Words by Sean Moeller, Illustration by Johnnie Cluney, Sound Engineering by Patrick Stolley
One of the memories that I"ll never have - and maybe this is exactly what books and records are primarily for - is that of opening an old steamer trunk full of postcards and longer-formed correspondence between my parents and past loves or even to each other, better yet, pages from their parents sent to each other from wars and other periods of time when distance and circumstances had separated them unfairly from their everyday love.
These parcels, tied together with string or wrapped with rubber bands, don"t exist, for my forebears weren"t men or women of letters. One of my grandmothers clipped coupons. She kept a journal, of which I"ve read a few pages, but it was mostly about the banana bread she cooked that afternoon, nothing prose-like or sage, sadly. What I wouldn"t give for some old sheets of paper, covered in writing that"s been bleached right out of the white paper to the point that it"s the color of a light, light leather belt.
These words, that were never meant to sustain time by the decades, were of pressing, but passing order when they were first collected. They strike into the place where we keep the blind feelings, the things that we never think and the things that we never think to think. There are words out there that don"t make it. There are times and places that don"t survive from year-to-year, they just flit away like plumes of smoke or a leaf in a river that"s in a hurry.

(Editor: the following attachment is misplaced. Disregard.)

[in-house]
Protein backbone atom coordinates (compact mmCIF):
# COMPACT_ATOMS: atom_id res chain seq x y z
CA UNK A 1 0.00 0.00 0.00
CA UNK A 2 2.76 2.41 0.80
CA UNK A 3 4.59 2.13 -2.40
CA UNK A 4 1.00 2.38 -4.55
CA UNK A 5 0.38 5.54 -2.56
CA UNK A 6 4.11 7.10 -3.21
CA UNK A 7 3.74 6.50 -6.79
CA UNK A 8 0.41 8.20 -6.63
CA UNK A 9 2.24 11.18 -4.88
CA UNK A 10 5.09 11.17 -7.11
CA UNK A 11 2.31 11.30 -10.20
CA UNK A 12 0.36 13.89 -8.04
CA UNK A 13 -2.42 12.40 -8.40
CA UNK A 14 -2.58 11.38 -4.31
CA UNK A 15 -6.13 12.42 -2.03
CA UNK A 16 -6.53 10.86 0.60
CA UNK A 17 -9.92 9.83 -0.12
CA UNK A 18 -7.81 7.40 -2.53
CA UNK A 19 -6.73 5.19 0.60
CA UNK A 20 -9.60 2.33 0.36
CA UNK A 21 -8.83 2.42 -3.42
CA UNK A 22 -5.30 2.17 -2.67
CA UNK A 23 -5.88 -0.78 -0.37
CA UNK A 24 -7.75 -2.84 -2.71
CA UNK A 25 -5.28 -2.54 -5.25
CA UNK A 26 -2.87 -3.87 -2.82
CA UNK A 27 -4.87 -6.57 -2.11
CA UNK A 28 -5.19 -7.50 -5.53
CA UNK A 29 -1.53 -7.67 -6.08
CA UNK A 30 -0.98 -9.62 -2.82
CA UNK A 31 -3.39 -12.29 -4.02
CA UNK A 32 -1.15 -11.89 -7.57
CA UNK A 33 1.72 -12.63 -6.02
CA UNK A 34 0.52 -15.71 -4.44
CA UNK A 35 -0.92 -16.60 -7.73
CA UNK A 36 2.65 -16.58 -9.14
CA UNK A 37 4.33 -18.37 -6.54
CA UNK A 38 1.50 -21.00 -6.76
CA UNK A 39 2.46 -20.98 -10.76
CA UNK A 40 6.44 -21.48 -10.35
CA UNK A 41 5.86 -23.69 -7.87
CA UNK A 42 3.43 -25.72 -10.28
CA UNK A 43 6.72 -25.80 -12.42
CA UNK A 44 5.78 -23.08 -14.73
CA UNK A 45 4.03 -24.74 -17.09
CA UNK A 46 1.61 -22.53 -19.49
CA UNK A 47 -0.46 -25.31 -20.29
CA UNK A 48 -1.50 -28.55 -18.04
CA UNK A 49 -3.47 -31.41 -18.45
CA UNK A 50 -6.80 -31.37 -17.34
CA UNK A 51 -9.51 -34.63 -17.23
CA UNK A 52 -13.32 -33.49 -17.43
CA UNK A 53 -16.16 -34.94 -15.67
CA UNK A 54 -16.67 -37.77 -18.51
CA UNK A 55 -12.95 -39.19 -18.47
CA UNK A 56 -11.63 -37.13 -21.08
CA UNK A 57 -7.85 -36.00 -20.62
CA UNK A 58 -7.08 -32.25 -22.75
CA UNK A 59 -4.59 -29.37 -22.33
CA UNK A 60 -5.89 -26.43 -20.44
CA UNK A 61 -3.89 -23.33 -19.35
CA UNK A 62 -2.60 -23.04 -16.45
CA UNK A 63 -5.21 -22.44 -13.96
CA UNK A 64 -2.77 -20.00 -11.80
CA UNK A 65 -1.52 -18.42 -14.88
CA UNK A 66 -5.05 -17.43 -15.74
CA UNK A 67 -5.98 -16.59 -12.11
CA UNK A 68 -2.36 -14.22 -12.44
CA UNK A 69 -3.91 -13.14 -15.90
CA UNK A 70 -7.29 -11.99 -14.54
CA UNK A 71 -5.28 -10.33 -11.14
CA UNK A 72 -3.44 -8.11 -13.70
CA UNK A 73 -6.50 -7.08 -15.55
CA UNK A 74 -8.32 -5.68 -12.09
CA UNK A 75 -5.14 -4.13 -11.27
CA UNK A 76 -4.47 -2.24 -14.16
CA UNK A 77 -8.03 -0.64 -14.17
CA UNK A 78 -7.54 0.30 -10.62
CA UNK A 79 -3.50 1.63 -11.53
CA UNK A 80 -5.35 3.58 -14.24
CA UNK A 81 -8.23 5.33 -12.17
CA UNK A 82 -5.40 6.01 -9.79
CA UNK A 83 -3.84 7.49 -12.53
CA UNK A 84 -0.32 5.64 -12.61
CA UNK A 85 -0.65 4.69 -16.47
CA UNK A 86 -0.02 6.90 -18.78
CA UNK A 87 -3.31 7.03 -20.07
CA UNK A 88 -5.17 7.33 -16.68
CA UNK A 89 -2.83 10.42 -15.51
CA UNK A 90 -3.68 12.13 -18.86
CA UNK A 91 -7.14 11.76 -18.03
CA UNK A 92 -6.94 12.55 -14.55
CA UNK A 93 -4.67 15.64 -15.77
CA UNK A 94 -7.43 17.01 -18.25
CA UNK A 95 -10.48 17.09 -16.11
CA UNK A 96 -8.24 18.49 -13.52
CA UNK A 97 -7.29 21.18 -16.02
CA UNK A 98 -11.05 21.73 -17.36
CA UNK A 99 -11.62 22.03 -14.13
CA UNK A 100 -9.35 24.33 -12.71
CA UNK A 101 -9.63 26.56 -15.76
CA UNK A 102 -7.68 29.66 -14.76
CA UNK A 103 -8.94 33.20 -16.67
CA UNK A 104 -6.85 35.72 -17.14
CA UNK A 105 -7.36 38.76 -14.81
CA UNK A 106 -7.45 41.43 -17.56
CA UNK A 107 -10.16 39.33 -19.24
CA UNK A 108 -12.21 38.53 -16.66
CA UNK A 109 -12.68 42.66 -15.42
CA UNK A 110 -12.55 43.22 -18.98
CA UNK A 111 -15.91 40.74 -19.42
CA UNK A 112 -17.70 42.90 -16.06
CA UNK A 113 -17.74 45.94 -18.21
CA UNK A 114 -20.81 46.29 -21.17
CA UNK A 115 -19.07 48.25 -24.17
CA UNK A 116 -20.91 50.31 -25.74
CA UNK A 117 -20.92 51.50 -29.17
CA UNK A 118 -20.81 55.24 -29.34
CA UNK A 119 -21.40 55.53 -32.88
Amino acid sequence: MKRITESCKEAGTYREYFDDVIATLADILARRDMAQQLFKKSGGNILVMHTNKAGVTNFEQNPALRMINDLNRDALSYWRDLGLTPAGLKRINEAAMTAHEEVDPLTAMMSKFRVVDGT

There are reasons we have Civil War reenactments and reasons that people choose to wear period dress and speak with vernacular that better fits on the tongue of a man wearing a powdered wig or a women laced tightly into a bustier, hopping into a horse-drawn carriage set on course to the governor"s ball circa the turn of the last century.
This is where a band - this band comes in, when we have made a statement about all of these spectacular faraway things of olden, ghost town complexion. The Snake The Cross The Crown, a band that has proven not to take to Californian living, or the slick lifestyles of those trying to elbow their way to the front of the hipster lines, has already written and released two albums of perfection.
The perfection lies not just in their individuality and vision of what a song must do in order to cut it, but in the band"s innate ability to know itself and breathe a life lacking all frivolities and needless banter, and instead make it the kind that is timelessly important and which should make them examples of exactly how to pen songs that spawn other imaginations and span more than mere minute hands.
Cotton Teeth is a gripping disc that feels like a creaking porch, lit by the blueish glow of the electric bug zapper (the only bit of modernity allowed in this description) - a strong scent of freshly mown grass, the tear of blades lopping blades - and not another light to be seen in any direction, just stark silence that always makes you want to check behind you for something hunting.
It isn"t of these days or of the last days. It"s a record that"s been teleported - along with all of the Black Keys records - from somewhere deep in our memories or the memories of others that walked before us and called the land we rest upon nightly their land. Think of how many ghosts - friendly ones - are just floating and hovering around us as we speak to each other, think of all the people that have passed this way, through what is possibly your living room, before it was there and it would be staggering. It"s what The Snake The Cross The Crown do to the sane. They make such thoughts of the perverse connectedness of everything that"s come and gone overwhelming.